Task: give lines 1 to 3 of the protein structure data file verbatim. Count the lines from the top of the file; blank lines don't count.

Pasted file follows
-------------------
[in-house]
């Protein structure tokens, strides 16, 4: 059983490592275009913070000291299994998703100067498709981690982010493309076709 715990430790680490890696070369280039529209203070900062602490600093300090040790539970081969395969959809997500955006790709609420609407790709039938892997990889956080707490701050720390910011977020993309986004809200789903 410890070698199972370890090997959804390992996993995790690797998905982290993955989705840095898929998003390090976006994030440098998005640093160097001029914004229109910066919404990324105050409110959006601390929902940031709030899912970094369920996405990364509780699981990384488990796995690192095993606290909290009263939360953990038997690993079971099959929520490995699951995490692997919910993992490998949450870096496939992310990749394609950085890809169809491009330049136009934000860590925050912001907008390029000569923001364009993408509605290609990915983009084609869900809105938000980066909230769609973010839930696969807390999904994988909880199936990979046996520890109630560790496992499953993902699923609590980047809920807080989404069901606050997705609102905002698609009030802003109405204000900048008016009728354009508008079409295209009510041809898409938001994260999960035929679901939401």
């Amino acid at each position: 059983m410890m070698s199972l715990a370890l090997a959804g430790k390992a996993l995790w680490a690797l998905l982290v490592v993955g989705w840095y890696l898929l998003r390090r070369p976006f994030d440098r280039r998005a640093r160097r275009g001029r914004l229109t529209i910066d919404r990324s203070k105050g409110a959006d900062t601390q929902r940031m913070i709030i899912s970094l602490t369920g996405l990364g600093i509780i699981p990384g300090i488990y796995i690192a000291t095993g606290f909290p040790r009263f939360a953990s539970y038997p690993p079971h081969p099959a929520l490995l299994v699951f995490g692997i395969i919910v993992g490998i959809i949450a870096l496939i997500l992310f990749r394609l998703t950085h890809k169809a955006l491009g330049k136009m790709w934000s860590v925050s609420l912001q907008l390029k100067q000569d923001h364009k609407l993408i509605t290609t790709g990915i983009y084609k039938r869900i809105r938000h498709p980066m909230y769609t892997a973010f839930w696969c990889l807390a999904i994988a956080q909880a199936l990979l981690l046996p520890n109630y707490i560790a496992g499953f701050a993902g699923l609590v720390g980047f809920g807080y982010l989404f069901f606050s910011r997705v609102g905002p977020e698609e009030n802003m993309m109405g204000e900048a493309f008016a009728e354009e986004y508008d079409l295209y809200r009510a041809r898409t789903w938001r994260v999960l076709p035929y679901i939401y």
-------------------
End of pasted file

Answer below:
[in-house]
């Protein structure tokens, strides 16, 4: 059983490592275009913070000291299994998703100067498709981690982010493309076709 715990430790680490890696070369280039529209203070900062602490600093300090040790539970081969395969959809997500955006790709609420609407790709039938892997990889956080707490701050720390910011977020993309986004809200789903 410890070698199972370890090997959804390992996993995790690797998905982290993955989705840095898929998003390090976006994030440098998005640093160097001029914004229109910066919404990324105050409110959006601390929902940031709030899912970094369920996405990364509780699981990384488990796995690192095993606290909290009263939360953990038997690993079971099959929520490995699951995490692997919910993992490998949450870096496939992310990749394609950085890809169809491009330049136009934000860590925050912001907008390029000569923001364009993408509605290609990915983009084609869900809105938000980066909230769609973010839930696969807390999904994988909880199936990979046996520890109630560790496992499953993902699923609590980047809920807080989404069901606050997705609102905002698609009030802003109405204000900048008016009728354009508008079409295209009510041809898409938001994260999960035929679901939401």
């Amino acid at each position: 059983m410890m070698s199972l715990a370890l090997a959804g430790k390992a996993l995790w680490a690797l998905l982290v490592v993955g989705w840095y890696l898929l998003r390090r070369p976006f994030d440098r280039r998005a640093r160097r275009g001029r914004l229109t529209i910066d919404r990324s203070k105050g409110a959006d900062t601390q929902r940031m913070i709030i899912s970094l602490t369920g996405l990364g600093i509780i699981p990384g300090i488990y796995i690192a000291t095993g606290f909290p040790r009263f939360a953990s539970y038997p690993p079971h081969p099959a929520l490995l299994v699951f995490g692997i395969i919910v993992g490998i959809i949450a870096l496939i997500l992310f990749r394609l998703t950085h890809k169809a955006l491009g330049k136009m790709w934000s860590v925050s609420l912001q907008l390029k100067q000569d923001h364009k609407l993408i509605t290609t790709g990915i983009y084609k039938r869900i809105r938000h498709p980066m909230y769609t892997a973010f839930w696969c990889l807390a999904i994988a956080q909880a199936l990979l981690l046996p520890n109630y707490i560790a496992g499953f701050a993902g699923l609590v720390g980047f809920g807080y982010l989404f069901f606050s910011r997705v609102g905002p977020e698609e009030n802003m993309m109405g204000e900048a493309f008016a009728e354009e986004y508008d079409l295209y809200r009510a041809r898409t789903w938001r994260v999960l076709p035929y679901i939401y």